Do you ever feel like taking a Sunday drive away from the City, even away from the coast? Not too far, but a few hours of cruising in the countryside? Here’s one answer; take a drive to the Pranburi Dam. However if you make the trip, don’t be content with just a drive across the dam wall to see what’s on offer.
If you are heading across the dam with the lake on your right, the main road goes downhill to the left. However to the right there is an unsealed ‘track’ heading around the lakeside, take it and keep going! I’ve called it a track, but it’s really an unsealed single vehicle width road with a surface that’s surprisingly good. No need for a four wheeled drive or anything more than a standard vehicle. Adventurous two-wheelers would also find it very manageable.
This was really an accidental discovery; from the dam there are signs of civilization across the vast lake, but no directions or encouragement to try a lake ‘circumnavigation’. We spent more than an hour travelling along the track, unsure of whether there would be a forced stop or if we would need to retrace our own tracks. No problems; the condition of the ‘track’ remained constant; a ‘long & winding road’ with some sensational views across the waterways and scenery. We probably travelled about two thirds of the lake perimeter before intersecting a wider, though still unsealed road. Turn left at this junction and before too long it becomes a real road.
Then just follow your nose and signs towards Petchakasem and you’ll end up on the main highway just south of Pranburi City. Comparisons with Kaeng Krachan Dam could be made, but it is different. This is not a National Park but a fertile flood plain from the days before the dam controlled the river flow with a mixture of planted crops (vegetables, mangoes, pineapples, rubber trees and many more) and native vegetation. There are even small copses of Eucalyptus trees. It may well be the case that some of the small dwellings and plantations do not have ‘official’ sanction, but somehow it works. Not on a commercial large scale but many ‘cash crops’ for those in the know. It’s like a drive through the ‘Garden of Eden’, Thai style. Both natural scenery and agriculture seem to be in balance but without camping grounds or other accommodation, water activities or tourism activities on offer.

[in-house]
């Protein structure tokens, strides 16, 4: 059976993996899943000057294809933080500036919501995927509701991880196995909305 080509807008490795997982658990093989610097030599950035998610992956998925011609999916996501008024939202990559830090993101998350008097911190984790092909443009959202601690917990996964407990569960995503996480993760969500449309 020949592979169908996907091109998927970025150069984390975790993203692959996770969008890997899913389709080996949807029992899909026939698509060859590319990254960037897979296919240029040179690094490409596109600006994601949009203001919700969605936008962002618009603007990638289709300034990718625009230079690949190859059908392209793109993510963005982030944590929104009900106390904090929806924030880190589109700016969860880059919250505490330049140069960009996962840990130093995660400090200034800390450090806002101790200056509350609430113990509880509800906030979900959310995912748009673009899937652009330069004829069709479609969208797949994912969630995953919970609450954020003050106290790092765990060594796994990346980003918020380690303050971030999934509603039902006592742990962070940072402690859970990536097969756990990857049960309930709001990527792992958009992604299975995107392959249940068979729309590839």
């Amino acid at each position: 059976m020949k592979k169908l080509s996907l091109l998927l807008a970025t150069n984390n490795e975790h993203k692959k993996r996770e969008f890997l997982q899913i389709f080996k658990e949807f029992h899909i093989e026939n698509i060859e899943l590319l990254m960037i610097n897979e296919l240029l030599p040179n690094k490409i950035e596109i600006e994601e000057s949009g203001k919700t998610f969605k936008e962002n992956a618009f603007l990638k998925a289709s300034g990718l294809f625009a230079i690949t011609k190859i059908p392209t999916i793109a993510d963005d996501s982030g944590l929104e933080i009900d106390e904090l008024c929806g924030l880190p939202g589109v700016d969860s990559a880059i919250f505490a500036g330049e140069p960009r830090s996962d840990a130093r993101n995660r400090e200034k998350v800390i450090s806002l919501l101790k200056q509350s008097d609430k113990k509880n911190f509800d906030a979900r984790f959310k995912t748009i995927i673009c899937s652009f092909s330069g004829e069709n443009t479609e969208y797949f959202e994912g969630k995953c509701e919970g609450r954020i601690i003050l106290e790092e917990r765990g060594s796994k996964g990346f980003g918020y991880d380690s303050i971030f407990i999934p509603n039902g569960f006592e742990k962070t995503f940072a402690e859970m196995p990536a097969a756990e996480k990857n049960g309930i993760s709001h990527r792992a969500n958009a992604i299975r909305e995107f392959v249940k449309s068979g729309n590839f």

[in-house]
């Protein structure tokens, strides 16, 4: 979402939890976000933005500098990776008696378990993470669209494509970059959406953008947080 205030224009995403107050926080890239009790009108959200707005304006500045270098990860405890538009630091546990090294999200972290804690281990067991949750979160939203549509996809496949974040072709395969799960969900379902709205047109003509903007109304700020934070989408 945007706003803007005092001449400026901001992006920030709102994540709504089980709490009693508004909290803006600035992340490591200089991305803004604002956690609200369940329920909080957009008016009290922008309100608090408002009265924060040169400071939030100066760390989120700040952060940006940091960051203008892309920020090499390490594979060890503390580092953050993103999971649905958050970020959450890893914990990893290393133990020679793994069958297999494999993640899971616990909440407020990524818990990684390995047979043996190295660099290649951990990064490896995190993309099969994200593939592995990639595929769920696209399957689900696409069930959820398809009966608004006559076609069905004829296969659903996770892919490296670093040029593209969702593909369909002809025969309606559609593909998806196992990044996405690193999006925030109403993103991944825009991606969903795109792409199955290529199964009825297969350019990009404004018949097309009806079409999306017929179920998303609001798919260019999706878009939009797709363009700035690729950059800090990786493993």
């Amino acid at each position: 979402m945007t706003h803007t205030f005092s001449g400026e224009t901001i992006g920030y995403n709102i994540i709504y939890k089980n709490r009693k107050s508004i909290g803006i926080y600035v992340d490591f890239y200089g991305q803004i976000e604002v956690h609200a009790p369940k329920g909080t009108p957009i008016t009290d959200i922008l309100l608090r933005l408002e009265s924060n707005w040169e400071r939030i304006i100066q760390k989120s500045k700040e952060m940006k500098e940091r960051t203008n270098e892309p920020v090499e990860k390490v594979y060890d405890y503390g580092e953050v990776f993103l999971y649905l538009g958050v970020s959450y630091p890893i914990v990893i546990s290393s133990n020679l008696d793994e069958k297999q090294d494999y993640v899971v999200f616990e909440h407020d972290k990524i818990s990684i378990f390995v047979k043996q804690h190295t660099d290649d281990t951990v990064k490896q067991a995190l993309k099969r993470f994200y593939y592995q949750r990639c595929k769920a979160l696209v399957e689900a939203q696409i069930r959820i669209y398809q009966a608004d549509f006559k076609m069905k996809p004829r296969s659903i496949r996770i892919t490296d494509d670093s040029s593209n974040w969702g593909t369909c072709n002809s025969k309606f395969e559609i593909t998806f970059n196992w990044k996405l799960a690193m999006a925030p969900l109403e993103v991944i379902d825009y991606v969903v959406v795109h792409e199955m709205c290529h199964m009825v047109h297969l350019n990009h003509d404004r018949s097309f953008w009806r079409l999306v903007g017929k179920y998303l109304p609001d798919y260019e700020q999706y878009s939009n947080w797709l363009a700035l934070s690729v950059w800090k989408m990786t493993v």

And not a restaurant in sight! The lake is magnificent; placid, serene and picturesque. If I was to put on a ‘tourism hat’ of some sort I would have to say this is an inland water playground waiting to be discovered. Perhaps the Coniston Waters of Thailand. I couldn’t help but imagine yachts, water-skiing, wind surfing and the sort of activity you may find at freshwater tourist destinations worldwide. Maybe even a leisurely horse ride along the track and what about fishing? At the Pranburi Dam Lake we only spotted a few small fishing punts and one lonely jet-ski. These comments may be naïve to a host of environmental and political issues.
The current, apparently unmanaged development on the shores is unobtrusive and really minimal but what of the future? Controlled and planned usage of this great resource is begging to be another reason to visit Hua Hin. Some Facts: The Pranburi Dam was built in 1978, to protect the lowland against flooding and well as to have a steady water flow for irrigation use. The 42-metre (138 ft) high and 1,500-metre (4,900 ft) wide earthen dam created an artificial lake, which covers 35.2 square kilometres (13.6 sq mi) and has a capacity of 445 million cubic metres (361,000 acre·ft).
Where: From Hua Hin there are a number of ways heading inland from Petchkasem Road, the main southern highway south, either before or after Pranburi town. It’s about 10 km inland from Pranburi. An important Tip: If you take our suggested route along ‘the track’ take it easy. Head on collisions are not nice; presume someone is coming the other way on the narrow and winding journey. Bring your own: There are some great picnic spots along the route but nowhere to purchase the ‘essentials’. Take Your Time: Apart from the locals, you are likely to be an early discoverer. Relish the moment and take the time to stop-off at ‘viewpoints’ that are in abundance.